I think it's a good idea that one should follow Buddhism despite the celebrity endorsements. Still I'd rather have Jeff Bridges on the Zen side, I suppose, than Richard Gere.
I find it interesting to me that a lot of the Zen folk today identify with the Jeff Bridges from "The Big Lebowski," when there's a host of better Bridges films, including, but not limited to "Arlington Road," "Blown Away," "The Morning After," and one of my personal favorites, "The Fisher King." It's also odd to me that some people find the Lebowski character to be "Zen," when I find it to be "stoner."
That said, I think Bridges is a great actor, and it puzzles me that he got to know and befriend Glassman; I guess that's what having the energy and time to set up charities can do. (As a colleague reminds me, though, are such things really charities if there is a business benefit one accrues from them? Ah, that's a subject for political philosophy.) And my parenthesized words notwithstanding, I think charities are necessary in the world in which we live and I applaud Glassman for the work he does (see the video hyperlinked in the first paragraph). I don't think by implication that because you can trivially find photos of Glassman with Ken Wilber (and probably with Genpo Merzel that Bridges is putting his imprimatur (to the extent that he has one?) on Wilber, Merzel, et al. But then again, one should follow a path regardless of those who declare themselves to be fellow-travelers, despite the avowed fellow-travelers' skill, sincerity, or success in execution. I have found some of Glassman's work (particularly "Instructions to the Cook") to be of particular use, although I would say you could get most of what Glassman writes about in that book from reading Dogen himself. I do not find that "Big Mind" schtick to be useful from a Buddhist perspective, though I do know that others think so.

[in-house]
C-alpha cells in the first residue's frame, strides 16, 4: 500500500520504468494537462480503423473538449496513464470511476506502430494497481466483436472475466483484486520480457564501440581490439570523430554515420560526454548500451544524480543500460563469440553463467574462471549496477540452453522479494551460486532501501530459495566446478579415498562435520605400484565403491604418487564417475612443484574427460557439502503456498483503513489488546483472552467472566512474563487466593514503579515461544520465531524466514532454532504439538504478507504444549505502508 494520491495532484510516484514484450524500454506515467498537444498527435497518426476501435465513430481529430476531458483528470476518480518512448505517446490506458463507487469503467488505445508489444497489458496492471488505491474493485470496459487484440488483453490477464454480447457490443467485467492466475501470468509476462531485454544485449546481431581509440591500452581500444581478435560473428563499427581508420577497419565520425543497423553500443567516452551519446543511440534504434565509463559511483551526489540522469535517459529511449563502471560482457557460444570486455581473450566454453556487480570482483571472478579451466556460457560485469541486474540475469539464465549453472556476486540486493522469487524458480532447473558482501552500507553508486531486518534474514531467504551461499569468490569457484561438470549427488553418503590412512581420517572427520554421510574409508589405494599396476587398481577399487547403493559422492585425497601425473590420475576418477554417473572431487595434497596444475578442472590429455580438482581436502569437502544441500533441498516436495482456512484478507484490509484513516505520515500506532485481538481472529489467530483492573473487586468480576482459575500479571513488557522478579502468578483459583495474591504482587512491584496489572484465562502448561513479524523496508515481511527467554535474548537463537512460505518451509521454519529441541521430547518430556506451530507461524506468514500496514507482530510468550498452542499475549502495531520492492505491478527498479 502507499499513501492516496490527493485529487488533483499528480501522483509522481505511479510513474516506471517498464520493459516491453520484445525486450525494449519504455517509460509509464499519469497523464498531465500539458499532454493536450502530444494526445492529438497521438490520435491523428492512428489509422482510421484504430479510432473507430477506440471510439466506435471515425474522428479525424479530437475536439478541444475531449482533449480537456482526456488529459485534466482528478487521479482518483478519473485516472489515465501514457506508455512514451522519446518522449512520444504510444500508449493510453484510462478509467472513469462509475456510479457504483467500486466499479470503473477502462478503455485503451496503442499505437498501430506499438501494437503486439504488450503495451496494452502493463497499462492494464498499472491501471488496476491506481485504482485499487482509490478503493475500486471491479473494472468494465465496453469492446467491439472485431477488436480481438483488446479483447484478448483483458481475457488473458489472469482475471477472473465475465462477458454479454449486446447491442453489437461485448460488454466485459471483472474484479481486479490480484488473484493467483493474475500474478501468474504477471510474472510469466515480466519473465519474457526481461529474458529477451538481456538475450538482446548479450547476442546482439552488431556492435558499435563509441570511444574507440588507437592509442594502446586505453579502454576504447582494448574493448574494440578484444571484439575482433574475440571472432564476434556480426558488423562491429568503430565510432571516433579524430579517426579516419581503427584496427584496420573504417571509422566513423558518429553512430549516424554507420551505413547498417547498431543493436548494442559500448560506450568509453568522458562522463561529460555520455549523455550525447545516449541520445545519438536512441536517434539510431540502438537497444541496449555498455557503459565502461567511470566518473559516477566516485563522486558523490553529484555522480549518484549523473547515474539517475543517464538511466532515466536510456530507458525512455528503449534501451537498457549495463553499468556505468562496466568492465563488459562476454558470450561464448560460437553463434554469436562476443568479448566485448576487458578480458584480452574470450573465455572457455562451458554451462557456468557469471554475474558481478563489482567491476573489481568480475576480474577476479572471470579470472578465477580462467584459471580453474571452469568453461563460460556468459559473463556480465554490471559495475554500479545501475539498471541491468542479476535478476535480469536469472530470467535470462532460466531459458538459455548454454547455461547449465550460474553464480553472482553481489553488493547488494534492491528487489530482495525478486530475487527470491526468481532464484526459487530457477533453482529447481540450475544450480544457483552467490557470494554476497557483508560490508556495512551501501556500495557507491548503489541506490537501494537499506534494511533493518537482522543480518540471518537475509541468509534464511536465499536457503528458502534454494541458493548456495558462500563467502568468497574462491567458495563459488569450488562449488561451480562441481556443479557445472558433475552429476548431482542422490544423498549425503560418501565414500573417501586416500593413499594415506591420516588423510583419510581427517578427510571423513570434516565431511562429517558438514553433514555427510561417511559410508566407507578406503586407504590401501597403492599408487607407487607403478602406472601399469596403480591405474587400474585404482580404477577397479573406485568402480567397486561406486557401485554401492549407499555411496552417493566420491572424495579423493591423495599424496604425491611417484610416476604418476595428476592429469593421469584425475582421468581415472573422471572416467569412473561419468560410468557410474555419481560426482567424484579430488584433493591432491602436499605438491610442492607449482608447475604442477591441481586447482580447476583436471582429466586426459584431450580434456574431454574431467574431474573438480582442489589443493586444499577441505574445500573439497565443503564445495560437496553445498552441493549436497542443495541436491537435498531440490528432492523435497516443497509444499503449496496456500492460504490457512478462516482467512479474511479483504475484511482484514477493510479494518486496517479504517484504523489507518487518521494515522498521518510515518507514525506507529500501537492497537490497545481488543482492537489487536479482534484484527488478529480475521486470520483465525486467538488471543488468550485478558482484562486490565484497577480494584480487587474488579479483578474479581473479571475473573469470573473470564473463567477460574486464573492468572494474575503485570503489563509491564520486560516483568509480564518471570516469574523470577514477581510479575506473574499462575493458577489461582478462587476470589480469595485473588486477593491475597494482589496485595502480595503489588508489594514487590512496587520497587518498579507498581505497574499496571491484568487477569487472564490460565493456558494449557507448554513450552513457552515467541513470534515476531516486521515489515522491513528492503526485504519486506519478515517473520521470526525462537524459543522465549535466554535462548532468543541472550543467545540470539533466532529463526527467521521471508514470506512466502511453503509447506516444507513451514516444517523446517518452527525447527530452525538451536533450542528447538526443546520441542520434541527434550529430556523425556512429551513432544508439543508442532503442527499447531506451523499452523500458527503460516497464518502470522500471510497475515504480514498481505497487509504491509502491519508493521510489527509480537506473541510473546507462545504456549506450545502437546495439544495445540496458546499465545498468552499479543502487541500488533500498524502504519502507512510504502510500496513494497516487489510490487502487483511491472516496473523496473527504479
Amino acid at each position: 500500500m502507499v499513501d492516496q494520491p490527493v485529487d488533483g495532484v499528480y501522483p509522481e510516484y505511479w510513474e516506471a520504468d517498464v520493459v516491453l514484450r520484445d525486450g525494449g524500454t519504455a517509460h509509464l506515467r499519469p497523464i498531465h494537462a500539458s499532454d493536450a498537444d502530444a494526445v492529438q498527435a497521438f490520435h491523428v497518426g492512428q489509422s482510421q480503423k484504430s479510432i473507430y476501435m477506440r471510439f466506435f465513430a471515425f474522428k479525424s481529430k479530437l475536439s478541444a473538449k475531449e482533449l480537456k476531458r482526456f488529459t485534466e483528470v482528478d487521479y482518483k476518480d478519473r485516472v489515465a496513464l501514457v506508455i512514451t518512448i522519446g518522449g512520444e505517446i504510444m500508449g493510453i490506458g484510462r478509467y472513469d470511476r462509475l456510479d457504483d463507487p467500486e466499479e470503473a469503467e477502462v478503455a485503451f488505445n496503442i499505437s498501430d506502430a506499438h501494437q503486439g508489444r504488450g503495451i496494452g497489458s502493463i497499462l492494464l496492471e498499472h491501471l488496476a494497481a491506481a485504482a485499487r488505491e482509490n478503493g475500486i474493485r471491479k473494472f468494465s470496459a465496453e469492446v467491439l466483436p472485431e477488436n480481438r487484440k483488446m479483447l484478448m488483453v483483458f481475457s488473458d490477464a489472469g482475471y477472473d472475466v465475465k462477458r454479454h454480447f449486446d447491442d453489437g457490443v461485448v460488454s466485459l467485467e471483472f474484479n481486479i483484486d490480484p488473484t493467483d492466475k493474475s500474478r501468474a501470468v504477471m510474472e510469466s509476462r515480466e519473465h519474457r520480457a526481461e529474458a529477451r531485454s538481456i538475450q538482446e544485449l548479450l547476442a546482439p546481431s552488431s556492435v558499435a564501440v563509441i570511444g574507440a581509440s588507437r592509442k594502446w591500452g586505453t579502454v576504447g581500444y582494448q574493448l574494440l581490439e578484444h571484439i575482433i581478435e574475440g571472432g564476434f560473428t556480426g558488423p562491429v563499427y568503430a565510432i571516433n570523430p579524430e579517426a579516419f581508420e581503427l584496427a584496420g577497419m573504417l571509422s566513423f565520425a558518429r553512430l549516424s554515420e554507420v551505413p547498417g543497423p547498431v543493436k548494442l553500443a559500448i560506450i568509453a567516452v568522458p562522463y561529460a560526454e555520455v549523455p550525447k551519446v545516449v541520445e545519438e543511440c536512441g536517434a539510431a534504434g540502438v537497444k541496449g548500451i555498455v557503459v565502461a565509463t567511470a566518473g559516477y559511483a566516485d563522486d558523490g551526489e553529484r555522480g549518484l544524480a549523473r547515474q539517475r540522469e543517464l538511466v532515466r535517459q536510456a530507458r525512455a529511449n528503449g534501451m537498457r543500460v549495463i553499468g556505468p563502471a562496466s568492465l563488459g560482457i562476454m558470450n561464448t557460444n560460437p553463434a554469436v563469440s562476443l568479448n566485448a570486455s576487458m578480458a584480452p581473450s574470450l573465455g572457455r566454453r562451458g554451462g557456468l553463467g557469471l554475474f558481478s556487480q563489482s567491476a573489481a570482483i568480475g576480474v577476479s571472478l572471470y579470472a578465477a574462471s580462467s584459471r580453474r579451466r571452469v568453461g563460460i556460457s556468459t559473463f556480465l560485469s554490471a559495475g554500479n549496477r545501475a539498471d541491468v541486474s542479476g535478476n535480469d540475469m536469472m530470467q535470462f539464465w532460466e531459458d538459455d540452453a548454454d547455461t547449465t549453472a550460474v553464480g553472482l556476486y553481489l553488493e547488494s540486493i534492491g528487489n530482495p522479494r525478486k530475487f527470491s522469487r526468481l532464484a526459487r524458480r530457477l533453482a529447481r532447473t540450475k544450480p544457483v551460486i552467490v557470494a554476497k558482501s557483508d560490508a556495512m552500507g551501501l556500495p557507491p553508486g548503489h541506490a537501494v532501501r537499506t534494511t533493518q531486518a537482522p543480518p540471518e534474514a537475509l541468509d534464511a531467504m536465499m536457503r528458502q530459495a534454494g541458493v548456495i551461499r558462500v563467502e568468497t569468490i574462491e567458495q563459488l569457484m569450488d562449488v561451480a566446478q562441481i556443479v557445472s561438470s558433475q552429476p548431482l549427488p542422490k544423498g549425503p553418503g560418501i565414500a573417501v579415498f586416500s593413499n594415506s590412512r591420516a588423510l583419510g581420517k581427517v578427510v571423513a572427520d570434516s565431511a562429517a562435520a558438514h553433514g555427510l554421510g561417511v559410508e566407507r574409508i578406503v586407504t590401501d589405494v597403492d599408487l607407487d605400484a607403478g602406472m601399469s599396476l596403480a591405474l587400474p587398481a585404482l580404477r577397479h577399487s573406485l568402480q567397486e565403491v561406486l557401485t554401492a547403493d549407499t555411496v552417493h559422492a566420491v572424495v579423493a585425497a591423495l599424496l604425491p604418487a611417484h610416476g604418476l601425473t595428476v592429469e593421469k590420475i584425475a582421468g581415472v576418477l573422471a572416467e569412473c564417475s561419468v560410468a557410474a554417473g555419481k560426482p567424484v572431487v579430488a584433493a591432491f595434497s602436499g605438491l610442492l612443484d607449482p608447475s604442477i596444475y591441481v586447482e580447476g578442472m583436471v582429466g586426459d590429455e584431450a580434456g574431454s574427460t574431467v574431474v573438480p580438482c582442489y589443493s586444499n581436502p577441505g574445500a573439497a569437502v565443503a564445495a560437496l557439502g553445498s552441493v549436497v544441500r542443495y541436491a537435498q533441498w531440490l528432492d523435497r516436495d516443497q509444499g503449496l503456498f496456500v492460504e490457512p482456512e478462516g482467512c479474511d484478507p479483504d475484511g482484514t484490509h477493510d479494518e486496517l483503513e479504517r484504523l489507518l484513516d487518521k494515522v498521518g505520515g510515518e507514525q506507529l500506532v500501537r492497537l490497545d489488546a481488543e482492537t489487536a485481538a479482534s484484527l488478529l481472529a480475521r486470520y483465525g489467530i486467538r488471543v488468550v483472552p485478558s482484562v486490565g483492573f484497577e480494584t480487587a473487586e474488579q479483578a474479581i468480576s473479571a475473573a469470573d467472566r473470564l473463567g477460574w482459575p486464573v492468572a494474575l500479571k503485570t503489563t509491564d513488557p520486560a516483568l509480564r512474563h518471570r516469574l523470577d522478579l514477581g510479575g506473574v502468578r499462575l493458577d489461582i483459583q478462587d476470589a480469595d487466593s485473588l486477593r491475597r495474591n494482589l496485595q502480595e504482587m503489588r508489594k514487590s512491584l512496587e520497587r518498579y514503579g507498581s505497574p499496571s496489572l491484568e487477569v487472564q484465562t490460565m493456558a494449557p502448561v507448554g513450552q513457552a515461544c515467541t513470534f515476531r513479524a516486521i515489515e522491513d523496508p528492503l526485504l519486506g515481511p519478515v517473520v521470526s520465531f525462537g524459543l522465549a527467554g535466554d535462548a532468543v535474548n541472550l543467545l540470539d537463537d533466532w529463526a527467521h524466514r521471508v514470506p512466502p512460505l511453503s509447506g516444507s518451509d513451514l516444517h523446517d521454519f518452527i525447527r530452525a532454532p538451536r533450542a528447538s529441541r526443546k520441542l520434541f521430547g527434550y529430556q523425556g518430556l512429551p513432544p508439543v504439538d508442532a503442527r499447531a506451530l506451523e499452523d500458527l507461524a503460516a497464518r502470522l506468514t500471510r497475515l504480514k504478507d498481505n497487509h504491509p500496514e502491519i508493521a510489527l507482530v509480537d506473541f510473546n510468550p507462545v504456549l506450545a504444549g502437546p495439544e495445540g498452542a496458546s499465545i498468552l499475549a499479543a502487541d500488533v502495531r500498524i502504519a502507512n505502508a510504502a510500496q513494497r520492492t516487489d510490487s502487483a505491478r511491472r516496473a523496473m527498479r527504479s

Please consider Buddhism as not being because or about celebrity Buddhists.